How to: Make the Ultimate Version of Fried Rice at Home

Fried rice is a comfort food in almost every Eastern culture where rice is a staple, and the styles vary widely among traditions cultures. But if you ask me, one cuisine has nailed it above all the others; and its version isn't just a way to use up leftover rice. It's a reason to make a huge pot of rice in the first place.    

I first learned about Indonesian fried rice, nasi goreng, in one of my all-time favorite cookbooks, James Oseland's Cradle of Flavor: Home Cooking from the Spice Islands of Indonesia, Singapore, and MalaysiaI have an unabashed love of Southeastern Asian cuisine in general, but I especially love going beyond the standard Thai and Vietnamese to learning about new ingredients and techniques not found anywhere else in the world. Ever heard of daun salam leaves? Candlenuts? Holland chiles? Read this book.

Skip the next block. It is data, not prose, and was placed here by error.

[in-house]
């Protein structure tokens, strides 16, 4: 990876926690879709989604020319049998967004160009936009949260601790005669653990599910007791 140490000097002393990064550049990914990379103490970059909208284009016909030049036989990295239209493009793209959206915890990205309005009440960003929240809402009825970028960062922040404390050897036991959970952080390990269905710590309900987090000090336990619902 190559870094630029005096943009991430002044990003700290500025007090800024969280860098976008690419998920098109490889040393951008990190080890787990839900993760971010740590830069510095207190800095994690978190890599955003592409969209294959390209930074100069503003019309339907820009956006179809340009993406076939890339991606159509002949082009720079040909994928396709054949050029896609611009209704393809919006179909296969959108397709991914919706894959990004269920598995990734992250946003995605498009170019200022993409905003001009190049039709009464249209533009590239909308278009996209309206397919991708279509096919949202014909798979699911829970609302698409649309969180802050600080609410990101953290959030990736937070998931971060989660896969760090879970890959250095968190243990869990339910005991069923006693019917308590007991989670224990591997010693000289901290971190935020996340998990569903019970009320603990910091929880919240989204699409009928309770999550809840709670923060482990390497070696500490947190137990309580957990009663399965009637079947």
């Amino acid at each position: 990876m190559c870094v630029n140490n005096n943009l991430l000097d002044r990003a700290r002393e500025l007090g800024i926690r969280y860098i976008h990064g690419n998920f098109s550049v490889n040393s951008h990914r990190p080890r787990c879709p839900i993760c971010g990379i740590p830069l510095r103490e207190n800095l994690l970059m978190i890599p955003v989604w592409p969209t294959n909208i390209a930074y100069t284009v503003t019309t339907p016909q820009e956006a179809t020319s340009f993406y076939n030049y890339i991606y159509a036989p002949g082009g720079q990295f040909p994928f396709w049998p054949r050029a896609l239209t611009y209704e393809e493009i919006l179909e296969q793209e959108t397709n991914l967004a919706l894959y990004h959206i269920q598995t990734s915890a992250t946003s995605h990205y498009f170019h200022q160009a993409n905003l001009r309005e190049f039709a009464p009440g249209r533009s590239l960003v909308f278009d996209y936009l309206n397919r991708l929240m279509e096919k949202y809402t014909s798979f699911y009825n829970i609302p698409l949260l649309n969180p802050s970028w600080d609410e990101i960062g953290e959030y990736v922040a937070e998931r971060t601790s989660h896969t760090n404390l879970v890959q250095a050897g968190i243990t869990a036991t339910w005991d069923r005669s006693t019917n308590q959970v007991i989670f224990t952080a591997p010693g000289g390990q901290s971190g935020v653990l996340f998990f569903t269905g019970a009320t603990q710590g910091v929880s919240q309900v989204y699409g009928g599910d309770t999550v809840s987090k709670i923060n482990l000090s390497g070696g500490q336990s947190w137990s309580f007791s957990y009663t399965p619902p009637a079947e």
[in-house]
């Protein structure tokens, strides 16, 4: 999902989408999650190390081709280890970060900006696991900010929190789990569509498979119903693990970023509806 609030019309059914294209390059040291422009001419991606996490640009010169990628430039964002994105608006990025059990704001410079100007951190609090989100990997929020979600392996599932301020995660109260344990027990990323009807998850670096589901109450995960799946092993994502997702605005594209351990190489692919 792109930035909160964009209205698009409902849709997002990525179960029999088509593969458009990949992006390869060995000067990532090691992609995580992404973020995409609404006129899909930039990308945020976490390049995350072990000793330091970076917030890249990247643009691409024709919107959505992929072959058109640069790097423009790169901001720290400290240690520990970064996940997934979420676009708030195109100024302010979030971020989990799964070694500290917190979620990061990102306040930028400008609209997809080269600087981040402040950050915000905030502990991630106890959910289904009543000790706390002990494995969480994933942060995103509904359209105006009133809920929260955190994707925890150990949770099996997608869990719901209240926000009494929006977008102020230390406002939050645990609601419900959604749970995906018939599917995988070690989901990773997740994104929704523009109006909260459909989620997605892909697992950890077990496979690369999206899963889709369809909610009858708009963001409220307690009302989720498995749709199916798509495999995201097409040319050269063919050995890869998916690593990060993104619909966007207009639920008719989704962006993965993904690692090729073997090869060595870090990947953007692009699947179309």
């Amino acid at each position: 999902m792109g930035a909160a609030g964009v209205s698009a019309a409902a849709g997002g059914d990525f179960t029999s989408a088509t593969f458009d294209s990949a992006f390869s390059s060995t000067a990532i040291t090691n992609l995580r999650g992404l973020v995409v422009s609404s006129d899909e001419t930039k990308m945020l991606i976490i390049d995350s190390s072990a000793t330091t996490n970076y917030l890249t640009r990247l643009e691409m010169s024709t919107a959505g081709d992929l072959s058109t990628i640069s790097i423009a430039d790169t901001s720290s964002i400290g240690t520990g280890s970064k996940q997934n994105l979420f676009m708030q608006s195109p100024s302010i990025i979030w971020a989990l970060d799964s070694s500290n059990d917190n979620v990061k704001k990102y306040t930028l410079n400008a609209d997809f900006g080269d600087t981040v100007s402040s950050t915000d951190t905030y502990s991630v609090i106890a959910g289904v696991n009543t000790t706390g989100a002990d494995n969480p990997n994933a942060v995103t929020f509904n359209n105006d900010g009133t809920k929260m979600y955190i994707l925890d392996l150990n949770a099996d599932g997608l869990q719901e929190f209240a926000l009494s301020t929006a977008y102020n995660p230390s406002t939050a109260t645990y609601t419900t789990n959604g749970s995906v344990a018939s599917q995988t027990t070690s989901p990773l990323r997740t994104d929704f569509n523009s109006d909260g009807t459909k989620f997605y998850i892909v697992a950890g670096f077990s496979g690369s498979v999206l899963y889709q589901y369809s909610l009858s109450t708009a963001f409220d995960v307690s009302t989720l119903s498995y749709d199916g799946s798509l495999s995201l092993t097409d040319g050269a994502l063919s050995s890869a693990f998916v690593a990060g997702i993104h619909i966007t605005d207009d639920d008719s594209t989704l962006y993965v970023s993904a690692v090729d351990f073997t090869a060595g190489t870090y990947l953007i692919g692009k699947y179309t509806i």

I have made countless dishes from that book, karis and stews and Nyona pickles, but the one I return to again and again is the nasi goreng. I almost have it memorized, and so, even though I don't have the book on me currently, I can tell that Danielle Chang's version, from her new cookbook Lucky Rice, is going to taste delicious. 

Nasi goreng begins with a flavorful paste of chiles, lemongrass, shallots, garlic, and shrimp paste (a key Indonesian ingredient), that's fried and cooked with the leftover rice, eggs,  an Indonesian sweet soy sauce called kecap manis, and topped with flavorful aromatics.

If you've got your wok technique down, this is a great way to implement your skills. And if you've never made anything like this, this is definitely worth expanding your repertoire. 

I'm making rice tonight, which means this tomorrow. You should too.

Danielle Chang's Nasi Goreng []